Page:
FGCU mesmerized the crowd with theatrical alley-oops as Georgetown’s defense took a back seat. The tables turned and FGCU took control of the game.
With 1:56 remaining, Comer passed to Fieler for a dunk that drew fans to their feet in a roaring celebration.
“It was a great feeling,” Fieler said.  “We were still trying to stay focused, not get too happy about it, not get too excited to where we weren’t playing defense and so we wouldn’t start gambling.  We just knew we had to keep getting stops.”
The game ended 78-68, Eagles.
In a night that dazzled the sports world and destroyed hundreds of brackets, all eyes were on FGCU for the first time.
The rise of Dunk City
Fort Myers, Florida, had never seen a night like the Georgetown-FGCU game.
In the heat of all the excitement, an official FGCU tweet about the win proclaimed the university, “Dunk City.”
The tag stuck, and Dunk City was born.
Local bars were packed shoulder-to-shoulder with Eagles fans, some old and some new. Local news teams swarmed the campus and neighborhood hangouts for reaction. Students in the dorms came out in droves to celebrate the arrival of the University on the national stage.
People could not get enough of the Cinderella Story from Southwest Florida.
But the next challenge was looming. Two days later, March 24, FGCU would take on the bracket’s No. 7 seed, San Diego State University.
If the Eagles claimed victory over the California school, history would be made. FGCU would become the first No.15 seed in NCAA history to make it to the Sweet 16.
With new confidence, the little school that could was ready to put on a show.
Once again, fans in Philadelphia and a national TV audience were wowed as FGCU took no time grabbing the lead and running away with it. The Eagles continued their theatrical, over-the-top dunking style over San Diego.
With the same flair that had stunned Georgetown, FGCU claimed another 10-point victory over San Diego State, 81-71.
The Eagles had made history.
And yet again, the world went crazy.
Back at the Fort Myers campus, the student body refused to let their moment of glory pass quietly. Approximately 400 sweaty, ecstatic FGCU students swarmed the North Lake Village housing streets that night in the fiercest celebration the University has ever seen.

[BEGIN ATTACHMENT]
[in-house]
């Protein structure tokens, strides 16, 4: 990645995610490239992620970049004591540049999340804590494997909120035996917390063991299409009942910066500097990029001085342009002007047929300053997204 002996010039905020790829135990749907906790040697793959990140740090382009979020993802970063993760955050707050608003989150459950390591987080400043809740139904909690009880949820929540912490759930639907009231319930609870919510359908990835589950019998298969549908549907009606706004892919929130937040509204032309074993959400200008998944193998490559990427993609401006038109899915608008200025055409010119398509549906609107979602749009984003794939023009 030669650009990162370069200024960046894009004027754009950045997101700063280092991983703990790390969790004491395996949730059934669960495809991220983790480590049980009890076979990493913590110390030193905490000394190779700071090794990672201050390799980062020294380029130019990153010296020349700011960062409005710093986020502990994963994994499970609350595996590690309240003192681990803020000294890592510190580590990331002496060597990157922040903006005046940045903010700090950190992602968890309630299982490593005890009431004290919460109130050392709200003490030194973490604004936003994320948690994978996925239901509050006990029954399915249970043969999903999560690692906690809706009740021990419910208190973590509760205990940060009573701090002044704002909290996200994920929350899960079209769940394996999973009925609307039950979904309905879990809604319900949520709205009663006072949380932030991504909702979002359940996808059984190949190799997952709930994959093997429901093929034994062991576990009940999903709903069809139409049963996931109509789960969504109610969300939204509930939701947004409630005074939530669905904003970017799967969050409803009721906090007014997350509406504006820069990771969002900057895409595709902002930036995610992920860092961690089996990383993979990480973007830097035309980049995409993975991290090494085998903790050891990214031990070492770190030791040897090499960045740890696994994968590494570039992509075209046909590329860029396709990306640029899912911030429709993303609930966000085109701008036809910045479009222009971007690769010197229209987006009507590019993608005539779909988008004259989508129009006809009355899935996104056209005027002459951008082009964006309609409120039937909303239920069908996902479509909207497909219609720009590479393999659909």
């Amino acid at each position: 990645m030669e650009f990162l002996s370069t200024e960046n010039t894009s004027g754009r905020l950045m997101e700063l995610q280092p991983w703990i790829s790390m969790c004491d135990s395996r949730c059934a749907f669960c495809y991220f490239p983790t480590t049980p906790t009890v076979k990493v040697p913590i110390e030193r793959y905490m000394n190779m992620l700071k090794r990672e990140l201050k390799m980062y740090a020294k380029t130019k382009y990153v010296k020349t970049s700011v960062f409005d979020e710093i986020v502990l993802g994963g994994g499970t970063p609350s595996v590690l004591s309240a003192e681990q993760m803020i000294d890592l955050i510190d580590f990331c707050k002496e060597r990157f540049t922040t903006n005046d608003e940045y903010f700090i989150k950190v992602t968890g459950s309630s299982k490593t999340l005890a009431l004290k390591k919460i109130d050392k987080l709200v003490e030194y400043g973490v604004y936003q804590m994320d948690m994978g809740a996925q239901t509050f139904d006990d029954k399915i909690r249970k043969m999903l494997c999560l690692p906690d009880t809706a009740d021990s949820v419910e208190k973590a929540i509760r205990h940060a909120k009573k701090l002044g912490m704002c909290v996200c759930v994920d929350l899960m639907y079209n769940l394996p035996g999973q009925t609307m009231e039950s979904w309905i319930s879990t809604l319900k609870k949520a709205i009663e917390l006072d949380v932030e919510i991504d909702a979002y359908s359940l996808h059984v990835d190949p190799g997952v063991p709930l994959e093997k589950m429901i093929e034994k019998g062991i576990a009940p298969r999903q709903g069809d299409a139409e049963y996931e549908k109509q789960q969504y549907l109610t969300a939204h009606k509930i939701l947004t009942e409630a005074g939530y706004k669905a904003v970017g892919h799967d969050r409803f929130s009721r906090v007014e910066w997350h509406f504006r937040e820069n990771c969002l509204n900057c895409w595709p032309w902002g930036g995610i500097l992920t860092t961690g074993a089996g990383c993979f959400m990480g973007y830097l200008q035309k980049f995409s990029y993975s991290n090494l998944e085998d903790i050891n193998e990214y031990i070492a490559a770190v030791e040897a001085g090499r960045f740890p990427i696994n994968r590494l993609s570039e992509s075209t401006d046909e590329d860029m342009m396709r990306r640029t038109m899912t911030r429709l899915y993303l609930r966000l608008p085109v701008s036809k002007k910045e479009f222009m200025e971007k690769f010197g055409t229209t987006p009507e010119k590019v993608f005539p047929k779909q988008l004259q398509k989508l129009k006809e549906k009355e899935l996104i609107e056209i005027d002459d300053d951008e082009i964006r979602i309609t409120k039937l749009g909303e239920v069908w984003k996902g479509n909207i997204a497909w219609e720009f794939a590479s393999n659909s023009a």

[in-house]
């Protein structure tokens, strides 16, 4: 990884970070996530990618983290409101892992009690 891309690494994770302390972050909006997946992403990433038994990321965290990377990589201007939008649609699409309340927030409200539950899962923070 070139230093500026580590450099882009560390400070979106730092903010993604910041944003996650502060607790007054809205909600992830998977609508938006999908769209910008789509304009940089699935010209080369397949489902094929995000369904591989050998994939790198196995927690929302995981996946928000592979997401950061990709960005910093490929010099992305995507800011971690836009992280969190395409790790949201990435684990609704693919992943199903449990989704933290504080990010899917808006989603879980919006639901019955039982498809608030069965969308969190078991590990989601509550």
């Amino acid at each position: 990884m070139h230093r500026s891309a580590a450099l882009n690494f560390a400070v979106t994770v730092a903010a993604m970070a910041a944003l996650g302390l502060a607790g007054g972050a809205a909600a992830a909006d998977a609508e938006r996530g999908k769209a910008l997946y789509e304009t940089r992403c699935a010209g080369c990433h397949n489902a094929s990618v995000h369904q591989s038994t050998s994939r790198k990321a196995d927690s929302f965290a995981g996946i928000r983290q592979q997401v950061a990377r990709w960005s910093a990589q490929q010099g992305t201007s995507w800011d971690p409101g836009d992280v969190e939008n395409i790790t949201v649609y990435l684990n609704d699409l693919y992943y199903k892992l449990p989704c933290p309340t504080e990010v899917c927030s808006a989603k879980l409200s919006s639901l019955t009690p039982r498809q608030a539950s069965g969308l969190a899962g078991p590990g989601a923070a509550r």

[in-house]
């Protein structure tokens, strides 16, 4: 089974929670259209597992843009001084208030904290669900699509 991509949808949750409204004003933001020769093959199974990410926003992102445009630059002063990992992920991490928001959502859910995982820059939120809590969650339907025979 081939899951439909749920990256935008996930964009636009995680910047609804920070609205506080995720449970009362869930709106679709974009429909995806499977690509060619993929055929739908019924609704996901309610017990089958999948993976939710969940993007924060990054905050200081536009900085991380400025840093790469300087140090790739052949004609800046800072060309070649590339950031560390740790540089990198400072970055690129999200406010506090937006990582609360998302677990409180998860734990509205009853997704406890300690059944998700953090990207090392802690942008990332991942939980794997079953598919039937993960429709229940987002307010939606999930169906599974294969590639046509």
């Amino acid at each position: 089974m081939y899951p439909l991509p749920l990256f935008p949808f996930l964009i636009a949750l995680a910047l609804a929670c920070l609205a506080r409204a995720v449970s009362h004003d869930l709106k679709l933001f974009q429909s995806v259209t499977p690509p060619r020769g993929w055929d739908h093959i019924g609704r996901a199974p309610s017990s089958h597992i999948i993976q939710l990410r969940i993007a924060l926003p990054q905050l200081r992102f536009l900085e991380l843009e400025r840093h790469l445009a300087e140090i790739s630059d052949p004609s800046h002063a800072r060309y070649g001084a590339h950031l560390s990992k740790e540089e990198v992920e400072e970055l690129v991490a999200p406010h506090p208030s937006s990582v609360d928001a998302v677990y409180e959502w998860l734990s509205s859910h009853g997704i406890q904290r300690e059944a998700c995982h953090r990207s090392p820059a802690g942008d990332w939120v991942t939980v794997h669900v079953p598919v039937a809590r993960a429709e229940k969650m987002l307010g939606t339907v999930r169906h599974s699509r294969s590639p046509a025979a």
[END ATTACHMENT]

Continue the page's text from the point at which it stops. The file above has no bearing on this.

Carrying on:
Guard Jamail Jones, a redshirt sophomore at the time, beamed with joy.
“It means a lot, not just for the basketball team, but for the University as well,” Jones said. “Having that kind of publicity, it helps our basketball team, but it definitely puts our University on the map.”
By next morning, the already-limited parking on campus was impossible to find.
The school had become the hub of NCAA fandom.
New fans visited the campus to have their picture taken where it all began. The media had a field day with coverage of FGCU and its newfound glory.
Any attempt to purchase FGCU merchandise at the University Bookstore was met with two-hour waits as the checkout line snaked around the store. Sales of FGCU merchandise were sky-high as women’s apparel sales shot up 822 percent and the men’s merchandise sales ballooned to an astronomical 2,270 percent, compared to the previous March.
Even the city of Fort Myers’ website temporarily changed its name to Dunk City.
Once the men’s basketball team returned triumphantly from Philadelphia, the craze became even more ferocious.
The Eagles’ fledgling stardom found the team unable to move around the campus, let alone the town, without droves of fans asking for pictures and autographs.
Even ESPN’s Tom Rinaldi joined the horde of media on campus to interview the history-making team. Rinaldi had dropped covering one of the biggest celebrities in sports to report on the Sweet 16-bound team.
“The past five days I was covering the person I would say might be the most famous athlete on earth, Tiger Woods, at Bay Hill,” Rinaldi said. “We covered him for five days. Then you guys win late last night … .” He waved his hand dismissively and said, “Tiger Woods?”
Rinaldi, like many reporters who had flocked to FGCU, declared the exposure from the NCAA wins started a worldwide love affair with the school.
“It’s almost hard to try to quantify (what this means for FGCU). There’s a cliche but it’s true: Sports are the front porch of your university,” Rinaldi said. “(FGCU’s) admissions page had almost 500 percent more traffic Friday in the first period of time they measured after you beat the Hoyas. No judgment, that’s just reality.”
All good things must come to an end